Jose Fernandez, the 22-year-old ace of the Miami Marlins staff, has torn his ulnar collateral ligament in his throwing arm. The strikeout leader of the major leagues has been advised to undergo season-ending Tommy John surgery.
Fernandez, should a second opinion uphold the first, becomes the 22nd player in the majors requiring the procedure this season. It’s May, and already MLB players requiring Tommy John surgeries have increased year-over-year. Should the current rate continue, the 2012 record of 36 MLB Tommy John surgeries will be shattered in July. Fernandez joins Ivan Nova of the Yankees, Patrick Corbin of the Diamondbacks, and Kris Medlin on a growing list of elbow-injury casualties. What these four have in common, aside from pitching, is age. They’re all under thirty. Increasingly, that’s the demographic going down to elbow injuries.
Sports Illustrated‘s Tom Verducci observes that what used to be an injury for worn-out arms now works as a plague upon just-warming-ups arms. He pegs the average age for MLB pitchers needing the procedure this season at 23.4. Elbow injuries are happening more and more to younger pitchers. “I found that high school pitchers drafted among the top 30 picks from 2010-12 were five times more likely to blow out their elbows than top 30 high school picks from 2002-09,” Verducci writes. “And if Fernandez needs Tommy John surgery, the incidence will grow to six times more likely, with 38 percent of elite high school draft picks getting Tommy John surgery before age 22 (six of 16).”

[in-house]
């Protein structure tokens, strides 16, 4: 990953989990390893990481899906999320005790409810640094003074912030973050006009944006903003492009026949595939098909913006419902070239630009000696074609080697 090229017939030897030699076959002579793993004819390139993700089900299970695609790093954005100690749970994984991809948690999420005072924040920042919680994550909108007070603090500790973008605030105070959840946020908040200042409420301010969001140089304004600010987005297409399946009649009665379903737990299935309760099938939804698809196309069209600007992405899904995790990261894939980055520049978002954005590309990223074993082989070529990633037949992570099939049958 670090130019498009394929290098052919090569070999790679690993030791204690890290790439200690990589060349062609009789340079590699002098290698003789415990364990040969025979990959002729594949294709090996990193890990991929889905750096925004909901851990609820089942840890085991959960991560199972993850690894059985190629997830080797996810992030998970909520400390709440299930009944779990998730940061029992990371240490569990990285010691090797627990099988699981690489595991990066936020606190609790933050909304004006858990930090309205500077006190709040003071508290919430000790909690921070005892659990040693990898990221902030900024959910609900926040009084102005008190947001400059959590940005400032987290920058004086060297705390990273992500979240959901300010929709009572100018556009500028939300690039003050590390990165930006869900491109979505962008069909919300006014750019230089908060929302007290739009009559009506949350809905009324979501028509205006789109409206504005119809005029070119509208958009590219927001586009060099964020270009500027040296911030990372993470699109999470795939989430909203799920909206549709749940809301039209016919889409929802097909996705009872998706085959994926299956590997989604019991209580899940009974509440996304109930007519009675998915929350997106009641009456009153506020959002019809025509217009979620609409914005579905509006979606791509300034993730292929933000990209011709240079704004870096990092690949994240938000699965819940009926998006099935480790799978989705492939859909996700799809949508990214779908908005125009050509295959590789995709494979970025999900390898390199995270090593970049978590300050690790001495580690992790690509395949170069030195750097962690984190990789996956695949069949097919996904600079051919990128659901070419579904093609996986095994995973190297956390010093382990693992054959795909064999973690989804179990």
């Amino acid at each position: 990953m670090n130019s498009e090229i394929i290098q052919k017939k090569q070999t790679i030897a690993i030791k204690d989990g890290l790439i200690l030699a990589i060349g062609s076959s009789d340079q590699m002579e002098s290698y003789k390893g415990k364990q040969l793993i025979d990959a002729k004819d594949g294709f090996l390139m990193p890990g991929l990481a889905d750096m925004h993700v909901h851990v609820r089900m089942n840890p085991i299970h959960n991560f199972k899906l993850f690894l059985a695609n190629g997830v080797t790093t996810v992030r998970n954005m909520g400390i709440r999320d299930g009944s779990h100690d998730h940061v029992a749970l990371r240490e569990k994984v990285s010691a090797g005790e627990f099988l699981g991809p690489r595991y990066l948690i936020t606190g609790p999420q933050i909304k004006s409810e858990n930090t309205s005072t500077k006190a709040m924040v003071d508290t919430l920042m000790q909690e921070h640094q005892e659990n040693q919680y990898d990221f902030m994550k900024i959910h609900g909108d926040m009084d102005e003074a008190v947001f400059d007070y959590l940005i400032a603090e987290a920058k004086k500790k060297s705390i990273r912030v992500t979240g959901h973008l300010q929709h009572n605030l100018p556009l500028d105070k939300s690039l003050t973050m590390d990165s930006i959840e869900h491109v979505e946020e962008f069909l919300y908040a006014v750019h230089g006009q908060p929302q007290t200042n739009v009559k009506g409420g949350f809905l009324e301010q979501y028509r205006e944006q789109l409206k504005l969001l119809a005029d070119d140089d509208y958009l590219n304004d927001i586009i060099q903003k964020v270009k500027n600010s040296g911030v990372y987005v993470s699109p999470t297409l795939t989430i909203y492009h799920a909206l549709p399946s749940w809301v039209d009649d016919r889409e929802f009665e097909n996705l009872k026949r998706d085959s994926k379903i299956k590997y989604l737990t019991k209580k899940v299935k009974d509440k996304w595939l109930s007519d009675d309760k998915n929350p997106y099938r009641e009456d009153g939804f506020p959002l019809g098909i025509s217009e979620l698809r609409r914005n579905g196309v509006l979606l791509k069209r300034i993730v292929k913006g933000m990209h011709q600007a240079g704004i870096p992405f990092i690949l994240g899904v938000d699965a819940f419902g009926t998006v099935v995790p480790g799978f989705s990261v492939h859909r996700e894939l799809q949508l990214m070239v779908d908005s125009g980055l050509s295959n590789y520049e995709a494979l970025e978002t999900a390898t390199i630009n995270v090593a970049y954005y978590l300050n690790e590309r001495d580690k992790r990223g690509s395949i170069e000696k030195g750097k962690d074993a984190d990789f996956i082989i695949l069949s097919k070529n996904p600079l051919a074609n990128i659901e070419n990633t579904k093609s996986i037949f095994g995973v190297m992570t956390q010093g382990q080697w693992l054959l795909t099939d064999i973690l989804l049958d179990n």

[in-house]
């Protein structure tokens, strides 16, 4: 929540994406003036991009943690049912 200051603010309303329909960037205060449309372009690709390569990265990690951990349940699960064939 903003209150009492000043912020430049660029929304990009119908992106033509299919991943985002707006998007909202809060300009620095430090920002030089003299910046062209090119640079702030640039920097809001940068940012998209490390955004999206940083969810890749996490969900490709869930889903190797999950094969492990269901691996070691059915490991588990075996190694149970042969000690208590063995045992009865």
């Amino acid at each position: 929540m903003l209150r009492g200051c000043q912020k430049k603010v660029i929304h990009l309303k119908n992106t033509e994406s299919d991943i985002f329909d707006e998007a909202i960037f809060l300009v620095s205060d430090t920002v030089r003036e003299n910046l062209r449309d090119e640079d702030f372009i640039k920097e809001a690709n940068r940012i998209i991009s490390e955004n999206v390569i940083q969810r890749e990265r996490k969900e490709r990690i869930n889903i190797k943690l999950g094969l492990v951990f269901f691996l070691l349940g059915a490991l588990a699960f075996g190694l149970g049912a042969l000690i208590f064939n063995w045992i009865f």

“It’s unreal,” Tommy John said of the increased demand for the surgery bearing his name in a speech covered by the Watertown Daily Times last month. “And it’s crazy that they would pick 2014 to be an epidemic year, it seems like guys are going down right and left.”
That’s the bad news. The good news is that the success rate for Tommy John surgery now exceeds its inventor’s wildest hopes. Dr. Frank Jobe, whose death preceded John’s comment that the surgery epidemic happens at a “crazy” time, initially thought chances for success stood at 1 in 100 when he performed the experimental operation on Tommy John in 1974. The Dodgers pitcher emerged from the operation to go 10-10 in 1976 and enjoy one of the longest careers in MLB history.
A new study finds that pitchers coming back from Tommy John surgery return better than before. Although they generally pitch fewer innings, they boast a higher winning percentage, a lower ERA, and fewer hits than before. Almost all of those going under the knife return to a life under the lights. “A total of 179 pitchers with UCL tears who underwent reconstruction met the inclusion criteria and were analyzed,” reports the March article in the American Journal of Sports Medicine. “Of these, 148 pitchers (83%) were able to RTP [return to play] in the MLB, and 174 pitchers were able to RTP in the MLB and minor league combined (97.2%), while only 5 pitchers (2.8%) were never able to RTP in either the MLB or minor league.”
Medicine has been able to conquer the injury that killed Sandy Koufax’s career. Baseball, whose enthusiasts have recommended everything from rigid pitch counts to banning breaking balls for youth players to lowering the mound, hasn’t quite figured out how to prevent the injury that leads to the surgery.